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Advice for a new runner?? watch

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    (Original post by bluemadhatter)
    so I cant wear running shoes to school?
    No. Just wear them for running.
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    Couch 2 5k is brilliant, the podcasts especially. I recommend speaking to someone in a specialist running shop who can advise you on the right shoes for you, especially if you're not sure if you need a neutral, support or cushioned shoe. I have always run on pavement, and have never had any trouble, it's about finding the right shoes for the activity. Trail running will require different shoes to road running.


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    You don't need to spend huge amounts on running shoes. One of the best pairs I ever had were also one of the cheapest pairs.
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    (Original post by bluemadhatter)
    How often should I run a week? (Max) Is what I'm doing okay until I am able to just keep running without breaking? What's the average miles I should and how should I slowly increase it
    Hi, I love running and at my best was going at least 4k a day on roads. I like to run at a stable pace and not stop. So if you can keep moving for an hour that should easily put you back 10k. That's a healthy distance and you're in very little danger of injury. But I wouldn't recommend this more than twice a week. It's also good to know that cross country can damage joints whereas roads will damage shins.

    To slowly increase it, make sure you're always out of breath! It might sound uncomfortable but you can be sure you're progressing. To slowly increase try to incorporate prolonged gentle hills as sprints don't tend to help with your stamina.

    To really improve, make sure you're having fun and feeling good afterwards to ensure you keep getting back out there!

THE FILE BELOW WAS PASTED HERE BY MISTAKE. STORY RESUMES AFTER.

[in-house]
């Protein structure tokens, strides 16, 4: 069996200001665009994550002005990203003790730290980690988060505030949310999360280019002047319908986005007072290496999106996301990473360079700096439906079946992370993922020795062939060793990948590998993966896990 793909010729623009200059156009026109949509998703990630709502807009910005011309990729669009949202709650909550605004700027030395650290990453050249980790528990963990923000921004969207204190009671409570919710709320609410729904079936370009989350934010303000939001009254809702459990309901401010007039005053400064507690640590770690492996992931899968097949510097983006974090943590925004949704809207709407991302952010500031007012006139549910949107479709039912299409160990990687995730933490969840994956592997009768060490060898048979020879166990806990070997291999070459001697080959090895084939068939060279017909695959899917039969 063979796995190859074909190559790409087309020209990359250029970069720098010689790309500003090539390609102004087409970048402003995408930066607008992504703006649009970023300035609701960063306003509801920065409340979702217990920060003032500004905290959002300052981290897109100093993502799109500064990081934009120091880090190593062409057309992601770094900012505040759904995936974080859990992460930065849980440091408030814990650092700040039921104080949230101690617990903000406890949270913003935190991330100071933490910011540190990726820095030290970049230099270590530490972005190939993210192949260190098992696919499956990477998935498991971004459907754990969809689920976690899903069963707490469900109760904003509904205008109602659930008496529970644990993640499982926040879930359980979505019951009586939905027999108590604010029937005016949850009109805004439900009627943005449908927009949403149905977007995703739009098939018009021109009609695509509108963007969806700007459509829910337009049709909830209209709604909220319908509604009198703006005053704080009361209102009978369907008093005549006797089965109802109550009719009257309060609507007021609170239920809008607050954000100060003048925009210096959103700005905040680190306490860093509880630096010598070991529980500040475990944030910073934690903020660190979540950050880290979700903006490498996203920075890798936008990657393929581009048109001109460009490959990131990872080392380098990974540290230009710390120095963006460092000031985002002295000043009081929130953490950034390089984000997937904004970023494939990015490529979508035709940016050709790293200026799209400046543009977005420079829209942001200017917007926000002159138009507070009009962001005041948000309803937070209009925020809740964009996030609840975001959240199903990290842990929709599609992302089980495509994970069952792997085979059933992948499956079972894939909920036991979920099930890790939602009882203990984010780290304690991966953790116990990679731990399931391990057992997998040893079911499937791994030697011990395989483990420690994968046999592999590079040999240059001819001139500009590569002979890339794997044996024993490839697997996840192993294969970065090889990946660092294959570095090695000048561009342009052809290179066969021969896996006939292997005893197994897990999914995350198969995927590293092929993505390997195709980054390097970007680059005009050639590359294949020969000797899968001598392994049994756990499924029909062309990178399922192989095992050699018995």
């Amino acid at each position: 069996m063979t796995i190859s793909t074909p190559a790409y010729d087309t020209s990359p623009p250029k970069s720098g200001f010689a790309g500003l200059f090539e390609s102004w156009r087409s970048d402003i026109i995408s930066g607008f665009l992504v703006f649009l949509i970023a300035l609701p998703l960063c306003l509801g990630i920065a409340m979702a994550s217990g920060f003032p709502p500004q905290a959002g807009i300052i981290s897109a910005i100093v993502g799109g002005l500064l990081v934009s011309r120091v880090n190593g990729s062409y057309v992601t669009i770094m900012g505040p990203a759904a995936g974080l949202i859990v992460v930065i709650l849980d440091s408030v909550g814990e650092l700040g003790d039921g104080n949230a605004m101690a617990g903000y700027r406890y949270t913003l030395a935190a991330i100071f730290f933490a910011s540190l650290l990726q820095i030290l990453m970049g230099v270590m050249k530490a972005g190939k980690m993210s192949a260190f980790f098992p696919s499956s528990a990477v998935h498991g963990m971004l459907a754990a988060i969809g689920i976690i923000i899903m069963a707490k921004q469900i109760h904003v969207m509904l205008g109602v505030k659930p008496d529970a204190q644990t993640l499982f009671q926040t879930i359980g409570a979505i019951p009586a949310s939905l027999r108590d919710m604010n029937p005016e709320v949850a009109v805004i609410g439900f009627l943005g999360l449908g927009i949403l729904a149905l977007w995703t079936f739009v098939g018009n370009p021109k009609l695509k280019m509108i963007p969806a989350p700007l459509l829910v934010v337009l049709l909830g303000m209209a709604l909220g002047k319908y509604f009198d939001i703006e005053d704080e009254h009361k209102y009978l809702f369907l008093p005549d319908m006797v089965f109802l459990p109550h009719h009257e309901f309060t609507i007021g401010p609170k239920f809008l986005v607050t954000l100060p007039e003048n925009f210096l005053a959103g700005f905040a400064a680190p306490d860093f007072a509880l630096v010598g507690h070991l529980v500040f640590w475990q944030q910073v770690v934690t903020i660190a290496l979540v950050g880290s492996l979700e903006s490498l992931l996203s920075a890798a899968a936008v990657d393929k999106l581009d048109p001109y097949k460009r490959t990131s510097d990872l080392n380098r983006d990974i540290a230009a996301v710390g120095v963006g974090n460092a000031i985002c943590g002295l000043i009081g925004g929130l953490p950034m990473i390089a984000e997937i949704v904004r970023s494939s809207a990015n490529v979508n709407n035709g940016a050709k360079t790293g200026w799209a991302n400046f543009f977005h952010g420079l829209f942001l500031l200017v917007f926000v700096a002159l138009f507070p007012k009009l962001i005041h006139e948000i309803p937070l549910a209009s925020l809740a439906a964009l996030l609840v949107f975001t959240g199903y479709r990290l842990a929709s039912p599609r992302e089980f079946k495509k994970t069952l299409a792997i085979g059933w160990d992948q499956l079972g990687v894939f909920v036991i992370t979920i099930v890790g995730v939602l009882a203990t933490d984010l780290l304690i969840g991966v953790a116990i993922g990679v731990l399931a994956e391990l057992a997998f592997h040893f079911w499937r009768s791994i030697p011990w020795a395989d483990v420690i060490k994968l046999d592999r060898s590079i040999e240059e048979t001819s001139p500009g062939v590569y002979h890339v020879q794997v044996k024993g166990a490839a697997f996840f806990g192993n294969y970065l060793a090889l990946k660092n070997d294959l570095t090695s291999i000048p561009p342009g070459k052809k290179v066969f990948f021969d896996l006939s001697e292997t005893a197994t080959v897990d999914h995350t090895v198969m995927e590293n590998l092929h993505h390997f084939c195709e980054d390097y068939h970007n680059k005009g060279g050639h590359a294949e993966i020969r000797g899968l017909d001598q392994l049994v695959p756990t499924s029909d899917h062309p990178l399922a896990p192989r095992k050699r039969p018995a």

Would love to answer any more questions.
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    (Original post by Kyou)
    Get good shoes. They make all the difference. If you're on a budget, get the Roshes. Although not the best, for the price they're really comfortable. If you can afford it get some Free Runs though.
    I recommend Free Runs to everyone with my gait (mid). They're not the highest pricepoint, they look incredible and they last forever. Throw them in the wash and they look great again. So lightweight too. Damn I wish Nike would just sponsor me already.
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    (Original post by kateaustins)
    I recommend Free Runs to everyone with my gait (mid). They're not the highest pricepoint, they look incredible and they last forever. Throw them in the wash and they look great again. So lightweight too. Damn I wish Nike would just sponsor me already.
    They won't work for everyone though.
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    (Original post by bluemadhatter)
    Ooh So you'd run on the grass then??
    I really ruined by knees cross country! So long as you have reasonable support in your trainers which is right for your gait road running really shouldn't be too much for an issue. A road is beautifully flat and so you avoid twisting and rolling your joints. If you've got any smooth terrain I'd recommend that. Plus roads have better hills